One Texas woman is describing a nightmare scenario with her city’s emergency responses on the day her husband died.
Tanya Gotcher of Austin says that she was placed on hold with 911 as her husband, Casey Gotcher, suffered from an ultimately fatal heart attack in May.
Gotcher describes the emergency call on a “phone just ringing, and ringing, and ringing,” Austin’s KEYE-TV reported last week.
Local emergency services left the Gotchers initially helpless in what proved to be a life-and-death scenario.
Tanya Gotcher even considered heading to her neighbors’ house or to a local fire station for assistance, but didn’t want to leave her husband alone, according to KEYE.
Gotcher only finally secured emergency assistance from her father-in-law, who called 911 from an entirely different county.
It took even more time — “another 25 minutes” — for first responders to arrive on the scene of the Gotcher family home, Gotcher said. Casey Gotcher died later the same day, leaving behind not only Tanya, but two sons and a host of family members.
“When you hear the phone ring for 15 minutes and you can’t get to anybody to help you is the worst nightmare that you could have,” Gotcher said.
Gotcher told her story in a campaign ad for Travis County judge candidate Rupal Chaudhari, a Republican. (In Texas, “county judge,” is the title for a position roughly equivalent to what would be known in most of the rest of the country as “county commission chairman.”)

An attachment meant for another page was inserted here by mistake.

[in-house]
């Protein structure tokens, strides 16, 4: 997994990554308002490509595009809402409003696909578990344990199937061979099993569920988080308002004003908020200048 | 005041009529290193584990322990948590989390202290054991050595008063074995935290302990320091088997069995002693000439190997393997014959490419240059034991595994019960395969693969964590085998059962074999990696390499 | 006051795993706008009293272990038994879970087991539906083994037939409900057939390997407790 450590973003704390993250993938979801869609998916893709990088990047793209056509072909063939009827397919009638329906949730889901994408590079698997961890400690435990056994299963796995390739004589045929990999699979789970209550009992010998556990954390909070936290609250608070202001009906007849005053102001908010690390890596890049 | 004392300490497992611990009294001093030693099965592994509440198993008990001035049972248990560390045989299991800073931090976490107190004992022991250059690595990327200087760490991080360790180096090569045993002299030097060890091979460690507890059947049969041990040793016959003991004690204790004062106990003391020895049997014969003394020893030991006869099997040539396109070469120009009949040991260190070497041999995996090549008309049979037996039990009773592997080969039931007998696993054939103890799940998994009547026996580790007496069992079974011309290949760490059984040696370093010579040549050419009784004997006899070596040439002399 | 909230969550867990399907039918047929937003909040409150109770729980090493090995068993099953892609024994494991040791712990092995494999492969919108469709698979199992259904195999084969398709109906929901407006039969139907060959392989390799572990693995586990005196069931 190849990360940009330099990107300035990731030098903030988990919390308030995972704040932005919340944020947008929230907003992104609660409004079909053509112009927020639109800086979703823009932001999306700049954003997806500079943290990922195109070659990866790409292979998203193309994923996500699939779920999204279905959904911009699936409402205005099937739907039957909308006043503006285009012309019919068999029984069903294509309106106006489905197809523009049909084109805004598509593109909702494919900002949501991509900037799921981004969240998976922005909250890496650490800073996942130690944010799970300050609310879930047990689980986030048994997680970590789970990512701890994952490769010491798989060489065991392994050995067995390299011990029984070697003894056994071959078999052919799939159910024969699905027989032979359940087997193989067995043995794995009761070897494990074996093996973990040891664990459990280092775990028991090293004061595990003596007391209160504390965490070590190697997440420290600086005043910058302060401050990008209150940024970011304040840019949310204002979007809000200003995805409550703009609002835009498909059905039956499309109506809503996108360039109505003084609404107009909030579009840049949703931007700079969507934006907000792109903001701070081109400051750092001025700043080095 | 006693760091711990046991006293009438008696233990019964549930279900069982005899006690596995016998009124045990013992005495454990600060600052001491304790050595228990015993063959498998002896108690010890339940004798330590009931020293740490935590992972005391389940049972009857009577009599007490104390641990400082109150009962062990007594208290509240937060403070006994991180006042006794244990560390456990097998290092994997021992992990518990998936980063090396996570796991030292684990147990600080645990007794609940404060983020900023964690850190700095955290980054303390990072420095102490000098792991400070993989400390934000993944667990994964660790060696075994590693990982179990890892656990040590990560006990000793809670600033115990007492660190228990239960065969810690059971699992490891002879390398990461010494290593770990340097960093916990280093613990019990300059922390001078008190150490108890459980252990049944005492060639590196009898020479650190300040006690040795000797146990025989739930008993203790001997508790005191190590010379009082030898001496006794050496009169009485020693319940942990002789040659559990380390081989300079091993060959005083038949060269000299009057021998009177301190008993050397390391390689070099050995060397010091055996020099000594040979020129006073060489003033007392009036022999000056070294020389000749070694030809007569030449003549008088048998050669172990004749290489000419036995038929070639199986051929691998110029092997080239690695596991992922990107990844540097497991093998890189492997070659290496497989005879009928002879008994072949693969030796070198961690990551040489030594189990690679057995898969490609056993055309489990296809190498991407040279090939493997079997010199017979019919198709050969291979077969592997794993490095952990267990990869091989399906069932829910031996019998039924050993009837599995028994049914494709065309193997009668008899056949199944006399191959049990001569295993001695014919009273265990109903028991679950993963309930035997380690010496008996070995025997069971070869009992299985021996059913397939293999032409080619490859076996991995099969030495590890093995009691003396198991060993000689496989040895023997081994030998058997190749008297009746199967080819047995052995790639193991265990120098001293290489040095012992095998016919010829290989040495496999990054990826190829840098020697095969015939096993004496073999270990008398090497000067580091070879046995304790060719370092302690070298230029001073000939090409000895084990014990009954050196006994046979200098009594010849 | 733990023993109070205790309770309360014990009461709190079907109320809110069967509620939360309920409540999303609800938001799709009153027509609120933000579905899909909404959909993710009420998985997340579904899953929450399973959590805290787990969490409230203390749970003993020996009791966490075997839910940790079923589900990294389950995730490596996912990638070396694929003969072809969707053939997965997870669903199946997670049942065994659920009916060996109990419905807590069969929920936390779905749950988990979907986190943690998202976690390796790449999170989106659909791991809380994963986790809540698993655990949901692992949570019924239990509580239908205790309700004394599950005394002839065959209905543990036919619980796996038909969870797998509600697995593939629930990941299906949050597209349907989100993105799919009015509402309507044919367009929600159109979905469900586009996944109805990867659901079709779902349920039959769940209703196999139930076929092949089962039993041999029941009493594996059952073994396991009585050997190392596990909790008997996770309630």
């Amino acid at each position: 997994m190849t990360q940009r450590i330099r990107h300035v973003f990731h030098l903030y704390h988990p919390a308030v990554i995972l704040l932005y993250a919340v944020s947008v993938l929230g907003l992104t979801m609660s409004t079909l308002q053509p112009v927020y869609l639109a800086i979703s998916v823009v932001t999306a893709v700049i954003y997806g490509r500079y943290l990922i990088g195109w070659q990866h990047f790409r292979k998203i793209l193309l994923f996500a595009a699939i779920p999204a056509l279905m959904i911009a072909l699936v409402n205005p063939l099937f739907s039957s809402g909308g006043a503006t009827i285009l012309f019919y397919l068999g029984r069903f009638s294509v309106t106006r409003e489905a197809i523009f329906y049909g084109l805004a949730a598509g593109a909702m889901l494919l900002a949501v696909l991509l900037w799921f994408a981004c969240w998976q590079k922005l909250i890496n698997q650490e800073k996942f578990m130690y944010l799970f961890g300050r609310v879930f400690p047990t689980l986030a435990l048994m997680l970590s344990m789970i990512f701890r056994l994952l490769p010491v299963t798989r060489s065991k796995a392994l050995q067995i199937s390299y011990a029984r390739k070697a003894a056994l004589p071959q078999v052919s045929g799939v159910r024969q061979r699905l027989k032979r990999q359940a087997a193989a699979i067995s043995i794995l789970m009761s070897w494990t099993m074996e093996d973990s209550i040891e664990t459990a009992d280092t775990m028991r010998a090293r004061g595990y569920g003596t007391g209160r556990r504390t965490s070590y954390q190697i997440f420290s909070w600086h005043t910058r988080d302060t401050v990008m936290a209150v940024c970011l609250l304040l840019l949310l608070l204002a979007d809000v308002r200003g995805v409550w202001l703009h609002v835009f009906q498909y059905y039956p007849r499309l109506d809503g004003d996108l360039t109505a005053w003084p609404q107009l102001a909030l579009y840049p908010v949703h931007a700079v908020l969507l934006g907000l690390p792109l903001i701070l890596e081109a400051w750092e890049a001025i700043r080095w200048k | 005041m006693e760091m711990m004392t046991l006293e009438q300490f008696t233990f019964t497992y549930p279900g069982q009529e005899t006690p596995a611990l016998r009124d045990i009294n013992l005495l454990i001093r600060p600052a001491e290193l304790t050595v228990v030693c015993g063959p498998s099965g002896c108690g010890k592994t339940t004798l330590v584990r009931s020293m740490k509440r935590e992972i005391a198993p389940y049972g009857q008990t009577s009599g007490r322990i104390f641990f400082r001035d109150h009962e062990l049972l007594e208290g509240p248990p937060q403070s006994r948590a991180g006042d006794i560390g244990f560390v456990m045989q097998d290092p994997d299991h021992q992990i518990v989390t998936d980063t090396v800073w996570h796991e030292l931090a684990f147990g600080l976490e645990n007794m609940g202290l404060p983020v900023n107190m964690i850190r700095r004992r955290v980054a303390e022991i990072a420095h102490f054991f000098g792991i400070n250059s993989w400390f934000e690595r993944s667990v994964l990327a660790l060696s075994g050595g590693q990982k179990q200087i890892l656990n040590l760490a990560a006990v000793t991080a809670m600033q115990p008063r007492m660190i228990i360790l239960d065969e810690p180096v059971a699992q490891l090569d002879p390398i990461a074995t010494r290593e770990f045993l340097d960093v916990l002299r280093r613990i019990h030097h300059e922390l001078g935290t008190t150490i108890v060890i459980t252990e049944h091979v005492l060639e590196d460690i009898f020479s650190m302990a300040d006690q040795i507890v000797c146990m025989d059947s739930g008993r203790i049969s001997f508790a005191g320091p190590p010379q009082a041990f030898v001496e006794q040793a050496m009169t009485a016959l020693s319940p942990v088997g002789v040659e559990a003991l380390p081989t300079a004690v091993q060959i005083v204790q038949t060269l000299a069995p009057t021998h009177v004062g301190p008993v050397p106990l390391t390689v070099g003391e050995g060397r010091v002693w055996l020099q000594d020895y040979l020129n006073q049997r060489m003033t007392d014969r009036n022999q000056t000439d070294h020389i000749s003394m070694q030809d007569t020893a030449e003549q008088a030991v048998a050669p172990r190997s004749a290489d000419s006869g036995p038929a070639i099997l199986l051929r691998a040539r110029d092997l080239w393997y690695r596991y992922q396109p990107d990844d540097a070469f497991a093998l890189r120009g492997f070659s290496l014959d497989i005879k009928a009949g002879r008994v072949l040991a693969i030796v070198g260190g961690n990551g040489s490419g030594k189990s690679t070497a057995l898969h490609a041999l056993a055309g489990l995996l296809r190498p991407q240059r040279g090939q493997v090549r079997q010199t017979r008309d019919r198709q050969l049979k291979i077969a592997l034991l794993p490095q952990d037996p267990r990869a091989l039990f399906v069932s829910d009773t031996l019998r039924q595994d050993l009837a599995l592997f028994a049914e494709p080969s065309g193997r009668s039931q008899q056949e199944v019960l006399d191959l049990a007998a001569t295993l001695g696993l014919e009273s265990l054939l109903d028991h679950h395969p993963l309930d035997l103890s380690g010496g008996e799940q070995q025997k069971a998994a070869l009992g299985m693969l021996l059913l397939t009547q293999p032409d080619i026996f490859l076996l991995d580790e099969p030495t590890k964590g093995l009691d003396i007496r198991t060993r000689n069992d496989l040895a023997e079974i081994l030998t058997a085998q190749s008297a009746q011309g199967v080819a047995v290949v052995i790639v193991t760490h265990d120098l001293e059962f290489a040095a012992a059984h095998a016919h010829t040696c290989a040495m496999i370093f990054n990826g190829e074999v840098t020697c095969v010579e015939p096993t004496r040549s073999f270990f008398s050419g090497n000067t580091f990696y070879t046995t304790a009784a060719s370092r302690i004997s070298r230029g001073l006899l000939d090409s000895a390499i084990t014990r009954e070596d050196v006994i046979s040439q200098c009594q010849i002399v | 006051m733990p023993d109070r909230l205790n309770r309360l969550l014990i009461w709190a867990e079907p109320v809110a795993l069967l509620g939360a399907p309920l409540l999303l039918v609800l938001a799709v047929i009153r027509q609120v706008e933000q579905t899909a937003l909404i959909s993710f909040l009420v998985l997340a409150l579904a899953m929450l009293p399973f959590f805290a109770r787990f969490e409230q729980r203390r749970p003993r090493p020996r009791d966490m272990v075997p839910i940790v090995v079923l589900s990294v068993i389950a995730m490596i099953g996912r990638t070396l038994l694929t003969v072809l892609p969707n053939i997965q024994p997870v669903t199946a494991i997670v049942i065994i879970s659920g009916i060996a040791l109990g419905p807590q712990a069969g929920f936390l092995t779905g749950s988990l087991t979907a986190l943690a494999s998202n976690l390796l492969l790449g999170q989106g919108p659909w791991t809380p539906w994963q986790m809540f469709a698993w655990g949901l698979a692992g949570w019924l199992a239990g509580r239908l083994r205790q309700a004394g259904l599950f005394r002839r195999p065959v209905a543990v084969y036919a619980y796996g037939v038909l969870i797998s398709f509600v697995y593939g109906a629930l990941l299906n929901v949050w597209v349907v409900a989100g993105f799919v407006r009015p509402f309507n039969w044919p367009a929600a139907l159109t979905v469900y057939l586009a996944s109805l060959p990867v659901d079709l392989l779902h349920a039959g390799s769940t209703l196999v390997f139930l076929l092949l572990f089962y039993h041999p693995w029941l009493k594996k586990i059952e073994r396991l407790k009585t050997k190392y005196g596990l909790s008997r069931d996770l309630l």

Gotcher isn’t blaming first responders on the scene for the tragedy. She’s criticizing a system that is woefully inadequate at providing for the emergency needs of residents in Travis County, home of the deep-blue Texas capital city of Austin.
Law enforcement agencies across the country have incurred new staffing shortages in the aftermath of 2020’s Black Lives Matter riot movement. These shortcomings apply to auxiliary employees of public safety organizations, such as 911 dispatchers.
The Austin City Council defunded its police department by $150 million in 2020, going well beyond even more left-wing cities in blue states, according to an August 2020 report in the Texas Tribune, a left-leaning online news site.
Tanya Gotcher is calling on local authorities to ensure that Austin’s emergency services adequately provide the services needed to save life in a timely manner.
“I’m not just doing this for Casey,” the widow said.
“I’m doing this for us, because the next time, this could be you.”
This article appeared originally on The Western Journal.